Hobson was settled in 1865 by a group of African Americans who fled the Virginia Peninsula between the James and York rivers and settled at Barrett’s Neck in Nansemond County, now the City of Suffolk. Community members earned their livelihood mostly as farmers and watermen, particularly by oystering. From its heyday during the 1920s and 1930s, Hobson gradually declined in population following World War II due to improved educational and economic opportunities for black citizens and the deterioration of the oyster industry. Today the village retains a patchwork of historic fabric, and the remaining houses, landmarks, and sites are an important reminder of the contributions of blacks to the economy and culture of Suffolk and the Tidewater region following the Civil War and through the 20th century. The Historic and Architectural Resources of Hobson Village, Suffolk, Virginia, 1865-1968 MPD provides the overarching framework and justification for the future listings of individual landmarks and sites within the village.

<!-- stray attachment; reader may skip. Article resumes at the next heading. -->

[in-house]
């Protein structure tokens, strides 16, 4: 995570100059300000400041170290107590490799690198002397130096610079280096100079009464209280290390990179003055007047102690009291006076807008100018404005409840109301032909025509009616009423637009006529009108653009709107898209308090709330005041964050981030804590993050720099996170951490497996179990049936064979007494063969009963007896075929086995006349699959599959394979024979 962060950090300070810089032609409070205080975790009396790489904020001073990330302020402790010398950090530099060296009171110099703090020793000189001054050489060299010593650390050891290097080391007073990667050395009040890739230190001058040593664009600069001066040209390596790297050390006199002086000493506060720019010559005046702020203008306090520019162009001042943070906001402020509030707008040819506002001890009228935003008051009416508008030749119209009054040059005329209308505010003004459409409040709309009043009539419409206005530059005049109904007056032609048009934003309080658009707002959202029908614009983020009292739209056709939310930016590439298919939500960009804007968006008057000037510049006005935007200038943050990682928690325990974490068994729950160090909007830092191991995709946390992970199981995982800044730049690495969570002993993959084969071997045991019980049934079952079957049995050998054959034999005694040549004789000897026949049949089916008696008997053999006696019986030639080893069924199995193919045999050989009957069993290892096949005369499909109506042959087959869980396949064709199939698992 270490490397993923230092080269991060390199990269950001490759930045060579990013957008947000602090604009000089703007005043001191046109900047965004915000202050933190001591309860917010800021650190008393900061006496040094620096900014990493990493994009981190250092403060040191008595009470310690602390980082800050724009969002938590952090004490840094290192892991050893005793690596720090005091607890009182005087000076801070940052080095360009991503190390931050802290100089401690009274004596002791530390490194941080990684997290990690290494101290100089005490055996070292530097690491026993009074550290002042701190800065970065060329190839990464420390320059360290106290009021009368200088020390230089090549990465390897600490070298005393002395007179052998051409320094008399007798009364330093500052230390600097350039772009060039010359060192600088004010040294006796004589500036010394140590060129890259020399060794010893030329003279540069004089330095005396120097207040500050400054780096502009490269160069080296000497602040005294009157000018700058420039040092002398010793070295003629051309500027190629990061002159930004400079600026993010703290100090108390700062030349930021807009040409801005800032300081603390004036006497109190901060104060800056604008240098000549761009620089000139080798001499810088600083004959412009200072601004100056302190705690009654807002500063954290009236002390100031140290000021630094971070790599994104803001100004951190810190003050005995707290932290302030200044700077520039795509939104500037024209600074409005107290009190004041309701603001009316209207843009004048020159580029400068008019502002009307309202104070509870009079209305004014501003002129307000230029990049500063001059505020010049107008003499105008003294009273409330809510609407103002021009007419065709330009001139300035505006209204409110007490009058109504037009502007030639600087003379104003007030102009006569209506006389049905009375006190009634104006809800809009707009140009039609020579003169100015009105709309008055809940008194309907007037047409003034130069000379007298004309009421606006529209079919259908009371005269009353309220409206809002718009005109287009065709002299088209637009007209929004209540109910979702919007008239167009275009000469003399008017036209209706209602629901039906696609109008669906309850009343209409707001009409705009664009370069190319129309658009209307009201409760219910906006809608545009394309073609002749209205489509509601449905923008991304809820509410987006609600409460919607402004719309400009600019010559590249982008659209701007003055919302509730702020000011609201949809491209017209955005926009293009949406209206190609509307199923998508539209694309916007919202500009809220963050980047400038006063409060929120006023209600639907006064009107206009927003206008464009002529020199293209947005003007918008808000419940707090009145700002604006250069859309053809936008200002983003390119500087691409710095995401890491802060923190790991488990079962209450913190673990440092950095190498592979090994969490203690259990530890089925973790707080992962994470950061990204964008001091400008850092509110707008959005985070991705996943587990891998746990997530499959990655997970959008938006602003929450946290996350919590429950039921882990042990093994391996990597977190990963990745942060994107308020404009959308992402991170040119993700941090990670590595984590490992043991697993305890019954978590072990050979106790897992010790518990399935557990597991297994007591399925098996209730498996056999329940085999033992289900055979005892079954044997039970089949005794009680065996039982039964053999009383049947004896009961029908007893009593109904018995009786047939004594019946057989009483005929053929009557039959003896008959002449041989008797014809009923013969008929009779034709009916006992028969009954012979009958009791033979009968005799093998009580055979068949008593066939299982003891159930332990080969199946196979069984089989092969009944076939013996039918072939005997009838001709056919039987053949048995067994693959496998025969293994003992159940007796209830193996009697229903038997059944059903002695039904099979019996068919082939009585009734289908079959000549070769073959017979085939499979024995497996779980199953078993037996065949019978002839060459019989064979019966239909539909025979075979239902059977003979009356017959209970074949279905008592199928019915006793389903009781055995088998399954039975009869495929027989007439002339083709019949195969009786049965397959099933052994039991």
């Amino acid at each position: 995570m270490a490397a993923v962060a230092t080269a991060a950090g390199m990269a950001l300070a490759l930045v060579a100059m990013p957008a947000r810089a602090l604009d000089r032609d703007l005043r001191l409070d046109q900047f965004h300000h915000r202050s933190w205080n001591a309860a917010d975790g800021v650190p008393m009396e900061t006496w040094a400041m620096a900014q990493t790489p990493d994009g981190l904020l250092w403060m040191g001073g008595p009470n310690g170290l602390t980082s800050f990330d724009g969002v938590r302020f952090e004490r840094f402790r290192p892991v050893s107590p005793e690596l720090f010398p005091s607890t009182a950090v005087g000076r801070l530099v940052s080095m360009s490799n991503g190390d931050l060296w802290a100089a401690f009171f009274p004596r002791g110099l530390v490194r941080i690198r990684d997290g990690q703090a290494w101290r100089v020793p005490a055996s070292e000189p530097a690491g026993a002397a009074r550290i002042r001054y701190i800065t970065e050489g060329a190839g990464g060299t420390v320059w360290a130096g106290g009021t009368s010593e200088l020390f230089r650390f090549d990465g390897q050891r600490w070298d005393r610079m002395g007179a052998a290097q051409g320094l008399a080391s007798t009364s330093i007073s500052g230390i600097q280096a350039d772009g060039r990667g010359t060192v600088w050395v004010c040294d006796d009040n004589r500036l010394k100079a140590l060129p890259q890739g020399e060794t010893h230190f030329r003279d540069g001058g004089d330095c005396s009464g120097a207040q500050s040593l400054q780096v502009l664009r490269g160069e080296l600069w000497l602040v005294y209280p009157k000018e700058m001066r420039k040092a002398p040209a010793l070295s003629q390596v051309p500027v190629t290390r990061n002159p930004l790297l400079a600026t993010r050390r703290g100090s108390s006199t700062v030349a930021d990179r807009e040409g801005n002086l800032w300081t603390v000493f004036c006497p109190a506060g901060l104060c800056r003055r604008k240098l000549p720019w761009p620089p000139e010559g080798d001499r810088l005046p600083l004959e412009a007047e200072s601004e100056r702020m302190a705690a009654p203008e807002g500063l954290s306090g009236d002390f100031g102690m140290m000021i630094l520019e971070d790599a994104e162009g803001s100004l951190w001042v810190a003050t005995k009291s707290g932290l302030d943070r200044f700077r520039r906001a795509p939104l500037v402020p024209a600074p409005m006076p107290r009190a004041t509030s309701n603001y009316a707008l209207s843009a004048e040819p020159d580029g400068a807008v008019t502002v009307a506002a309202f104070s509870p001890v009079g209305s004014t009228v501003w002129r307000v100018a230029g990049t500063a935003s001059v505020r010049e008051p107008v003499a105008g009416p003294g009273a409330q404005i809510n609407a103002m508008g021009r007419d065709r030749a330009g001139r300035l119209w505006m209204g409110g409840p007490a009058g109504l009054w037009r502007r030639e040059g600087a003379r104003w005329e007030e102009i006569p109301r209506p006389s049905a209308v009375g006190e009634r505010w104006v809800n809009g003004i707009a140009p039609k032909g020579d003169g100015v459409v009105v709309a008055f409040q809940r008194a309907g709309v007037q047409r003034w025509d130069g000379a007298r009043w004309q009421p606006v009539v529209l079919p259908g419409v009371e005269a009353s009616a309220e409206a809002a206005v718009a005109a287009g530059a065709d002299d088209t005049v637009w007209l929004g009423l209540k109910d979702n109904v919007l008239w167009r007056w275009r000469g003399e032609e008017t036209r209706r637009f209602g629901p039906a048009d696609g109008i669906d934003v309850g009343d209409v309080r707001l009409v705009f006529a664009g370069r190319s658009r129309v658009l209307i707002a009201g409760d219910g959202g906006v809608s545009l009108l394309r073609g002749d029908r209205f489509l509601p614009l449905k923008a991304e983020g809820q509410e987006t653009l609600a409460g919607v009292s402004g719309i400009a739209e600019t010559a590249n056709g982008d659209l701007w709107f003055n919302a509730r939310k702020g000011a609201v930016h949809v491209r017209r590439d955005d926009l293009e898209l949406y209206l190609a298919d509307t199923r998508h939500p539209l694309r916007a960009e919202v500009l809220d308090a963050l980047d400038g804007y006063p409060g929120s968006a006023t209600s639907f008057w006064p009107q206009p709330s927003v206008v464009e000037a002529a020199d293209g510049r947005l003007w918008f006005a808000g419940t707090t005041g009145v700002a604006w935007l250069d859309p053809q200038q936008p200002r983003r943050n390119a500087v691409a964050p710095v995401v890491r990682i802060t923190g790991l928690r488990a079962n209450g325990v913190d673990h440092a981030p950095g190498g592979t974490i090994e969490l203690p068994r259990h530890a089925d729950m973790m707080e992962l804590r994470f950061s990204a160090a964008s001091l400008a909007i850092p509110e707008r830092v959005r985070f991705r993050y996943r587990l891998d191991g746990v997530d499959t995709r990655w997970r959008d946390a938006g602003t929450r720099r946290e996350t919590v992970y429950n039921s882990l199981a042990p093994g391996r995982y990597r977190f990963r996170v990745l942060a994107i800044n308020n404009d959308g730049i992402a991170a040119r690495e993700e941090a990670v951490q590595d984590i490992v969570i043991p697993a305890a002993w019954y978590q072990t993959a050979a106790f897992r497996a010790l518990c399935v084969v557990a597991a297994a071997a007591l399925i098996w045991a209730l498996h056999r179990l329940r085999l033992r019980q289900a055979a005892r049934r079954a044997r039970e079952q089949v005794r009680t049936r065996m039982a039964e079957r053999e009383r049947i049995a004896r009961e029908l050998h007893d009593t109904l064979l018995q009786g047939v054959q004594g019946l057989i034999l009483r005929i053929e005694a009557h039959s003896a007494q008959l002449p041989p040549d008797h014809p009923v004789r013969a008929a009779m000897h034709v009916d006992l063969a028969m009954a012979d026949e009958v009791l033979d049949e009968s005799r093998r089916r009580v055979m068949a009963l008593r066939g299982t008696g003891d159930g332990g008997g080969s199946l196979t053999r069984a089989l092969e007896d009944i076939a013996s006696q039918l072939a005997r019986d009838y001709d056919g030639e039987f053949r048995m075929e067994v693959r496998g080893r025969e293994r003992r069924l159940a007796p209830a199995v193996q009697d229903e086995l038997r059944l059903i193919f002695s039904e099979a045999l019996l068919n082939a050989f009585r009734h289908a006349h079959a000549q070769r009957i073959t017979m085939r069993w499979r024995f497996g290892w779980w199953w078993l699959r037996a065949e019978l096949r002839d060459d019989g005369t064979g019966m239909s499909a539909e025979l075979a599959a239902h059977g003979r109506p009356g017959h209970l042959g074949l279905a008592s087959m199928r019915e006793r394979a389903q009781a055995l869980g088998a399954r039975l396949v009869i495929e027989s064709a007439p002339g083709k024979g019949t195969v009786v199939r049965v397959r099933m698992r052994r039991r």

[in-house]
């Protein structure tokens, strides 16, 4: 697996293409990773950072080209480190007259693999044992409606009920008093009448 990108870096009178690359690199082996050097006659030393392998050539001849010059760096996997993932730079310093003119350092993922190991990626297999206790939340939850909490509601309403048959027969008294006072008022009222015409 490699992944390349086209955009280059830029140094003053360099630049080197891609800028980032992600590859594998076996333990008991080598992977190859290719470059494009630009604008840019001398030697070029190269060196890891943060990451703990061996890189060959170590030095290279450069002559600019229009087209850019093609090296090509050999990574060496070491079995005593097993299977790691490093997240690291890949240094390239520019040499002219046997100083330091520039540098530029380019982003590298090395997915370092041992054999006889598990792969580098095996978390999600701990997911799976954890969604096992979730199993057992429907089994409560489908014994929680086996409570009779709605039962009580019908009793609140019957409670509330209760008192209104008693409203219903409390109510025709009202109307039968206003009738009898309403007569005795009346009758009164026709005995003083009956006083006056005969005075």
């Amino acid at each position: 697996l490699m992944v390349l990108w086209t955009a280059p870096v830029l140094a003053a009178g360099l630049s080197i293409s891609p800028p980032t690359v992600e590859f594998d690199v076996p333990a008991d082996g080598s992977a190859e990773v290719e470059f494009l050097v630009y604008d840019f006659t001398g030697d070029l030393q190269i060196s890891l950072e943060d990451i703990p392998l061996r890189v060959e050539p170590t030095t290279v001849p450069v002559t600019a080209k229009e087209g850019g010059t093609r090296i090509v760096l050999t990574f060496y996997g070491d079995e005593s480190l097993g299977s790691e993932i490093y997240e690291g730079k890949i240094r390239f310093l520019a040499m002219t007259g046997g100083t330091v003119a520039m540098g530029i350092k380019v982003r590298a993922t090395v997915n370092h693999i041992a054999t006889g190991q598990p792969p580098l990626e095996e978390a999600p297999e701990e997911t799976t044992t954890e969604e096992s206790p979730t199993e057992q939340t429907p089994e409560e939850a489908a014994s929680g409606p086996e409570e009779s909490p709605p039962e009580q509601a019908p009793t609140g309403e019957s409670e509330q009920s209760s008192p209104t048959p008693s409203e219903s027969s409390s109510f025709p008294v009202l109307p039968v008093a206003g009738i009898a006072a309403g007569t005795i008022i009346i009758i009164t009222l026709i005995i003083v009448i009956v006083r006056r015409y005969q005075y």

Many properties listed in the registers are private dwellings and are not open to the public, however many are visible from the public right-of-way. Please be respectful of owner privacy.
VLR: Virginia Landmarks Register
NPS: National Park Service
NRHP: National Register of Historic Places
NHL: National Historic Landmark